Review by Rosie Holmes
With her novel We Need New Names, NoViolet Bulawayo became the first Black-African woman to be shortlisted for the Booker Prize, and this work has now been adapted for the stage. The story centres around themes of identity, belonging and race, and is as alive with energy as it tender and heart-breaking. Now showing at Brixton House Theatre, I had to wonder whether this story, as adapted by Mufaro Makubika, would translate as well on the stage?
Darling is 10 years old and spends her days playing with her friends in Mugabe’s unsettled Zimbabwe. On the edge of innocence, her and her friends play imaginary games with the unrelenting energy and joy you would expect from a group of 10-year-old friends. Their games, however, are often overshadowed by much more serious topics; their friend is pregnant despite being a child herself, they discover a dead body, and they witness the political unrest that surrounds them. They dream of the utopia of an idealised Western World, in which they imagine they will be friends with Rihanna and be safe under the leadership of Barrack Obama. That is until Darling finds herself living in America with her aunt Fostalina, and soon discovers that America is not quite the land of the free that she and her friends dreamed of.
In this piece, often harrowing events are told through the language of the young children who experience them. This is a clever narrative tool which proves heart breaking to watch, but also allows the story to be littered with humour as the children poke fun at each other and still manage to have fun amongst the chaos. It also adds a level of poignancy to the piece and highlights the difference of growing up in Zimbabwe to the western world. The pregnancy of their young friend, Chipo, is clearly something that affects the dynamic of the group, yet they don’t even have the language to discuss it properly and are unsure how the baby was even made. Instead playing a make-believe game of ‘doctors’ to try and remove the baby so Chipo can run as fast as them again.
Similarly, themes of the ‘white saviour’ are explored. Whilst appearing innocent, the children are acutely aware of the way in which the world often works. As they see NGO workers they smile, pose and dance for them not only to get the “good gifts” but because “it makes the white people feel better.” This perfectly encapsulates director Monique Touko’s aim to show a country that is going though a lot but is still full of heart.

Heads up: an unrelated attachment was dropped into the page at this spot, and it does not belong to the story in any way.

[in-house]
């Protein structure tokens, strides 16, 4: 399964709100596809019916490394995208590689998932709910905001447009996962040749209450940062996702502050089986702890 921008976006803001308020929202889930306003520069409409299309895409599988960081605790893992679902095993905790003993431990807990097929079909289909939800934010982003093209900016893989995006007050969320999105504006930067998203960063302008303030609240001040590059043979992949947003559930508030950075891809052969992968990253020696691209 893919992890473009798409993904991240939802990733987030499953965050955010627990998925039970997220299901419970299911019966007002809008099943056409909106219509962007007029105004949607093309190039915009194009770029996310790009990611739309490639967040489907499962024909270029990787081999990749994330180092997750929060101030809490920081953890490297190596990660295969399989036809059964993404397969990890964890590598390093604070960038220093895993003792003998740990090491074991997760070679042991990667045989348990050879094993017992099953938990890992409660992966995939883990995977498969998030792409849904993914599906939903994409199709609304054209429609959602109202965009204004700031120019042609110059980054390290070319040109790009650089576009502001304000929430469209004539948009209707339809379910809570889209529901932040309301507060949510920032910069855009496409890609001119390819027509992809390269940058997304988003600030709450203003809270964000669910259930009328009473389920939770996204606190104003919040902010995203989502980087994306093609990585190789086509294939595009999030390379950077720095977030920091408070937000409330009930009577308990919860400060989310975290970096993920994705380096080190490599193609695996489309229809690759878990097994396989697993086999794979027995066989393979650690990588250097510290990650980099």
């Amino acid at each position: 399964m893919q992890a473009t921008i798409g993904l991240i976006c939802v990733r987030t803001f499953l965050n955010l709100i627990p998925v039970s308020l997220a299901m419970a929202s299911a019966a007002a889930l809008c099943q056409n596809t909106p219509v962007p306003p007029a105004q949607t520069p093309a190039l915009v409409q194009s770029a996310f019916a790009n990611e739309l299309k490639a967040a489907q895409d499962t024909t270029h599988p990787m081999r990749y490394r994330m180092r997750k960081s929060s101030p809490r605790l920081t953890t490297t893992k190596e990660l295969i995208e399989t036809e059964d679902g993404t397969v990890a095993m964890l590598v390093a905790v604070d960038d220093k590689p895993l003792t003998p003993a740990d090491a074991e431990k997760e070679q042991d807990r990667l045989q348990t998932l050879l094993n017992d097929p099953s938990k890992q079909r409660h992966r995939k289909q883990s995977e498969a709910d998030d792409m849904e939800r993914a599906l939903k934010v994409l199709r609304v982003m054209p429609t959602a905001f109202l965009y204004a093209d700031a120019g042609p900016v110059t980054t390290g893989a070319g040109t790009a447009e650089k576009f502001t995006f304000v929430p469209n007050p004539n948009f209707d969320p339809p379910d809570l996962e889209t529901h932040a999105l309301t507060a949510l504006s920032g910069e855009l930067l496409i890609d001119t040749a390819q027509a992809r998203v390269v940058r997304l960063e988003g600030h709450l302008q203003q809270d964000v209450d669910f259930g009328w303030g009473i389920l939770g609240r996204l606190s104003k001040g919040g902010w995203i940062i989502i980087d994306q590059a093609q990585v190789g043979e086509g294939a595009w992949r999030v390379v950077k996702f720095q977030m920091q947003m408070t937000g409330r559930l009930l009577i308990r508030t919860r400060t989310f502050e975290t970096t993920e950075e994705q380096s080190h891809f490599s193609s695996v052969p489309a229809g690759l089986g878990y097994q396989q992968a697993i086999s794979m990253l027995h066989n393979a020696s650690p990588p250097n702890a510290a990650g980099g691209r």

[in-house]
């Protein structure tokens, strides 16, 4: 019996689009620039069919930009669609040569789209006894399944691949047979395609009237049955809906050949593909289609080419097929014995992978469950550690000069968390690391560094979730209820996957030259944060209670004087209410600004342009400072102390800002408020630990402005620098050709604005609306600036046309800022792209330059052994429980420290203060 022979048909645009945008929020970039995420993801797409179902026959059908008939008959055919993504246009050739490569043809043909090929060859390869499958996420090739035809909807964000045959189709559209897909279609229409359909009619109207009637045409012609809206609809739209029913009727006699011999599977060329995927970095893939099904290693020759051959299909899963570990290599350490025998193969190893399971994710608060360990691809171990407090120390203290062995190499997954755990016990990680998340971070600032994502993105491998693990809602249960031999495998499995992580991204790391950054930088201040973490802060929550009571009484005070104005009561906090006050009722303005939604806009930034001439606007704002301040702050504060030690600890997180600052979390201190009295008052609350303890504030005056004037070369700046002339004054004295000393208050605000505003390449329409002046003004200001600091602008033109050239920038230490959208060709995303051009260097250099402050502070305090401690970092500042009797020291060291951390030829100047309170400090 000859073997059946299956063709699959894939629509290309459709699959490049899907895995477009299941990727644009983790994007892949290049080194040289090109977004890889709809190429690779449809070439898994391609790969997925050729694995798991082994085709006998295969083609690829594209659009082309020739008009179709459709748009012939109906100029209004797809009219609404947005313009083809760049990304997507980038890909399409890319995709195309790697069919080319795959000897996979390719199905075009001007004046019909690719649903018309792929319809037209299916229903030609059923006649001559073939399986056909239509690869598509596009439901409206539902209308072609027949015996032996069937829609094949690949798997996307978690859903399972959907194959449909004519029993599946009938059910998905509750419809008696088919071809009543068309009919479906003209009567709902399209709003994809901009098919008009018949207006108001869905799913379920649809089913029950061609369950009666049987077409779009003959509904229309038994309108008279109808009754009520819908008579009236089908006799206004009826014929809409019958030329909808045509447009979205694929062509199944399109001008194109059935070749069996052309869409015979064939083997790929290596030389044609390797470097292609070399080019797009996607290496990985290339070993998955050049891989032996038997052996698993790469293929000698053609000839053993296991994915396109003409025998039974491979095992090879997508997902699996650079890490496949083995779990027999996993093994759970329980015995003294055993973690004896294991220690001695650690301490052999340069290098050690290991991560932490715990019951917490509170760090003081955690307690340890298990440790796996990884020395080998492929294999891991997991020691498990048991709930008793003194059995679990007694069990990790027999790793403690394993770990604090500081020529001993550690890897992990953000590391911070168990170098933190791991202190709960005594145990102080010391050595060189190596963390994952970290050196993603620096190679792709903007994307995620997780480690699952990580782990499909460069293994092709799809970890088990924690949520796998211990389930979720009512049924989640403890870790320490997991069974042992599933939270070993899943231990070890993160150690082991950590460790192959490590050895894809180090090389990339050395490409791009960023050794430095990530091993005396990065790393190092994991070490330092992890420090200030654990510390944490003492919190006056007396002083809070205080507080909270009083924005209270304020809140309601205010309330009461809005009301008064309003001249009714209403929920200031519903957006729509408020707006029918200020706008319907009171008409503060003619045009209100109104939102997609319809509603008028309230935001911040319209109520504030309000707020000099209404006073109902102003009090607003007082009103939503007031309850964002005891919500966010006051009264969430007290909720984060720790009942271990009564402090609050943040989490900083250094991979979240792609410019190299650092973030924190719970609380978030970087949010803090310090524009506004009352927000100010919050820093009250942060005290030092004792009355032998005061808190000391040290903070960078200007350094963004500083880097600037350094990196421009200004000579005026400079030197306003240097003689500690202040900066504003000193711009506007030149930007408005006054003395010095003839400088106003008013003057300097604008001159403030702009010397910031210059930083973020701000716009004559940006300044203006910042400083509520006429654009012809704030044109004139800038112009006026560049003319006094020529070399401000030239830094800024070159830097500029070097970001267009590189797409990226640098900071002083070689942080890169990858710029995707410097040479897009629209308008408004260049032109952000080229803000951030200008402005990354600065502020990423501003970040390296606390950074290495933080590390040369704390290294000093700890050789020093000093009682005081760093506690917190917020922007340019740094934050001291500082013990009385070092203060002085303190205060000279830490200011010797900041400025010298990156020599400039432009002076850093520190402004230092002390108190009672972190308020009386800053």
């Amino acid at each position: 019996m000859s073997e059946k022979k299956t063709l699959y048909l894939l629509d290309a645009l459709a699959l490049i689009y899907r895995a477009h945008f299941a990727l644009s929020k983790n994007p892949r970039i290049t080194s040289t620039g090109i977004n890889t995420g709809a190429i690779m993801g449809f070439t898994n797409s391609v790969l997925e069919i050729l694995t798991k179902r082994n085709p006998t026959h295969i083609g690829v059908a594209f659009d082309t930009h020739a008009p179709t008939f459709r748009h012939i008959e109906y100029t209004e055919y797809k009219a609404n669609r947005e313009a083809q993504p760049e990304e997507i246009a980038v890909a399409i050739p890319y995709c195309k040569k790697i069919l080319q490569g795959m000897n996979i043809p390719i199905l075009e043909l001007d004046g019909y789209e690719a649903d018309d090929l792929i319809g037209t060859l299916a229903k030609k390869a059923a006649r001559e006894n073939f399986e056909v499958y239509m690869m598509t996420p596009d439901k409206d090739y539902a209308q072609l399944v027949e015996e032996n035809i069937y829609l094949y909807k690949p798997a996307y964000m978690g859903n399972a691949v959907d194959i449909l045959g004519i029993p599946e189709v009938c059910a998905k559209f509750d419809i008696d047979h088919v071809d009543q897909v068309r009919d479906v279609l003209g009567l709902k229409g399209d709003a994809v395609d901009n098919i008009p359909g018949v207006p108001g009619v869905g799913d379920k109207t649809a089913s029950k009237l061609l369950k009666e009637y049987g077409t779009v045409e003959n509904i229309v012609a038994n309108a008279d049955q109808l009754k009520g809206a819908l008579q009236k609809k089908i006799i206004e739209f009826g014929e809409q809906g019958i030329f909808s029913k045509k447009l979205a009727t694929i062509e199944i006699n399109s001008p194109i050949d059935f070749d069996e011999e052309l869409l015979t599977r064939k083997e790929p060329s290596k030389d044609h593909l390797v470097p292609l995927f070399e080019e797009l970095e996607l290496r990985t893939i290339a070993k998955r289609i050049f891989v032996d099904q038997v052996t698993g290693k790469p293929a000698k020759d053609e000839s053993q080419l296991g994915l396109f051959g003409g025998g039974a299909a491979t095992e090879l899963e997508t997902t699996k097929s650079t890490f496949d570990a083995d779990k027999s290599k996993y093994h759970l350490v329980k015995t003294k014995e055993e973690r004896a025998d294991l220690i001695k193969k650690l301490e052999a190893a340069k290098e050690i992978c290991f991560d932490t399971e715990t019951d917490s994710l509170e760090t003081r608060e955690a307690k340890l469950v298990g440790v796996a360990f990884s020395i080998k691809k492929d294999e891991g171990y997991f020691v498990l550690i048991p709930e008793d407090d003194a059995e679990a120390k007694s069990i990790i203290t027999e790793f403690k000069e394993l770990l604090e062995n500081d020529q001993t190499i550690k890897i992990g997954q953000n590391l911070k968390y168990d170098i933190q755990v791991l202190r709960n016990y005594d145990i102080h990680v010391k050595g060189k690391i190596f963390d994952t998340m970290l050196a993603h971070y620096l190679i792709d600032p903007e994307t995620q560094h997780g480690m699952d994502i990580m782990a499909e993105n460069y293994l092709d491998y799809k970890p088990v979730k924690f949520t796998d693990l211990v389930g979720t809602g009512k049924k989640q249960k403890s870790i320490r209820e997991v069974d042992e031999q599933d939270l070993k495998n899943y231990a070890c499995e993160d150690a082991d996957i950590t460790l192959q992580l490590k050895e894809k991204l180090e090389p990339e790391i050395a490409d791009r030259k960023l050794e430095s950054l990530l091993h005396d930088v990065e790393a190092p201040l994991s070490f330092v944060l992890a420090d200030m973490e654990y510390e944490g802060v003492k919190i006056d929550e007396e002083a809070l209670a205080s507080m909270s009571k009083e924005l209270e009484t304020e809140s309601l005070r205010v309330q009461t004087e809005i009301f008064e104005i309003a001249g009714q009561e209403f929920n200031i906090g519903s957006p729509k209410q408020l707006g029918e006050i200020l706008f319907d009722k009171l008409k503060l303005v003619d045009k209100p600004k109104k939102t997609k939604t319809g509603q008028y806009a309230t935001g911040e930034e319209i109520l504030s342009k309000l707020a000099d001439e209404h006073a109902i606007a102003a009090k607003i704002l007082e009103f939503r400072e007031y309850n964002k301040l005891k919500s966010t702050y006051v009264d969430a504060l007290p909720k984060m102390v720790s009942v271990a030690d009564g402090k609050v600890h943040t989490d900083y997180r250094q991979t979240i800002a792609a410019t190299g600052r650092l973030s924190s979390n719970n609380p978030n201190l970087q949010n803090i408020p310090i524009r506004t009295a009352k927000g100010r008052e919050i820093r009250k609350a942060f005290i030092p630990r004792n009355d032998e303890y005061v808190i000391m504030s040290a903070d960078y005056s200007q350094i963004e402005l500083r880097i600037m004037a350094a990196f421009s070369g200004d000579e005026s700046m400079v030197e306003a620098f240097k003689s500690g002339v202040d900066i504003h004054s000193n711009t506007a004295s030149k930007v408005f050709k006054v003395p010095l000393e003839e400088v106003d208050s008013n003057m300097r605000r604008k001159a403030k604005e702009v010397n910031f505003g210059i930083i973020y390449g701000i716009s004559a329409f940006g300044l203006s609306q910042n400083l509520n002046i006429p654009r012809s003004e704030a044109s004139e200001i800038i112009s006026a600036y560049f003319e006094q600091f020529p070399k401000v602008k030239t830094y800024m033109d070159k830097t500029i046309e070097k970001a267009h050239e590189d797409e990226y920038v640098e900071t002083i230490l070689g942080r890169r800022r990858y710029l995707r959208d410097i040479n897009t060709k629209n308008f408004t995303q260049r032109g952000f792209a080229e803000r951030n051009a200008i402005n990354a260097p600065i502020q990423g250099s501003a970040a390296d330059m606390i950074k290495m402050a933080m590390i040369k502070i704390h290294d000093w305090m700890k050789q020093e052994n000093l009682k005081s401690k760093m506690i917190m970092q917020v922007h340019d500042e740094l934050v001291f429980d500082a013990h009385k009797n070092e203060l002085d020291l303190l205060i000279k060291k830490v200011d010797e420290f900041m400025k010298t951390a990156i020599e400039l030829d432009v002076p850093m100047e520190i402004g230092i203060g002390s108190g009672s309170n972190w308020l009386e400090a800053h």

This piece perfectly portrays the feeling of not belonging. We see Darling living in America, even with a slight American twang to her accent, yet still ridiculed for her pronunciation of words, and her hair. We also see a larger gap grow between herself and those left back home in Zimbabwe as they struggle to understand her new life. Her friends ridicule her for believing Zimbabwe is still her country after abandoning the country itself and her loved ones that remain, but her friends in America remind her that she is not American either; “America is for Americans, and you have to earn that.” Most poignantly, we see Darling longing to go back to her homeland after the death of her grandmother.
A clever use of costume, designed by Ingrid Hu, is used to illustrate Darling’s removal from the culture she grew up in. We see her in Zimbabwe in her best dress, yellow and frilled, reflective of the “sunshine in the darkness” she is referred to as. As she spends her first few years in America, we see her in a shorter, less frilly yellow dress, and by the time she is an American teenager in college, all that remains is a yellow top, teamed with denim and a varsity jacket. Still holding on to part of her heritage, but becoming more and more American. Wardrobe is used more sparingly for the rest of the cast, however all black outfits are effective in enabling the cast to quickly change character, as they often do, for example adding legwarmers or head scarves to signal the change.
One of the huge strengths of this show is its impeccable casting. Lukwesa Mwamba is wonderful as the young protagonist, Darling. Admittedly, it felt for the first 5 minutes or so like she may have been overacting, but as we settled into the story this was absolutely not the case. She plays the precocious 10-year-old with exuberance, perfectly transforming her accent as she spends longer and longer in America, and able to play a child full of hope and innocence (albeit waning) just as well as she does a jaded teenager or heartbroken girl longing for home. Munashe Chirisa and Kalungi Ssebandeke are wonderful too, excellently playing the youthful childhood friends of Darling with as much comedy (particularly their dance moves) as tenderness, which clearly affected the audience. In fact, the rest of the cast made up of Anashe Danai, Princess Khumalo and Lukwesa Mwamba were all brilliant. There were a few dodgy American accents, but when the storytelling is as good as it was here, that is easy to forgive!
We Need New Names is a wonderful look at the idea of belonging and is equally as heart-breaking as it is uplifting. A wonderful cast portray this story in a captivating way that clearly resonated with the audience. A standing ovation, tears and lively discussions after the show was testament to this. This play feels exactly like the kind of story that should be told across all of our theatres and I feel extremely privileged to have been able to see NoViolet Bulawayo’s deeply moving and funny story come to life on the stage.
We Need New Names is currently playing at Brixton House until Saturday 6th May, before it embarks on a UK tour. Tickets are available here - We Need New Names – Fifth Word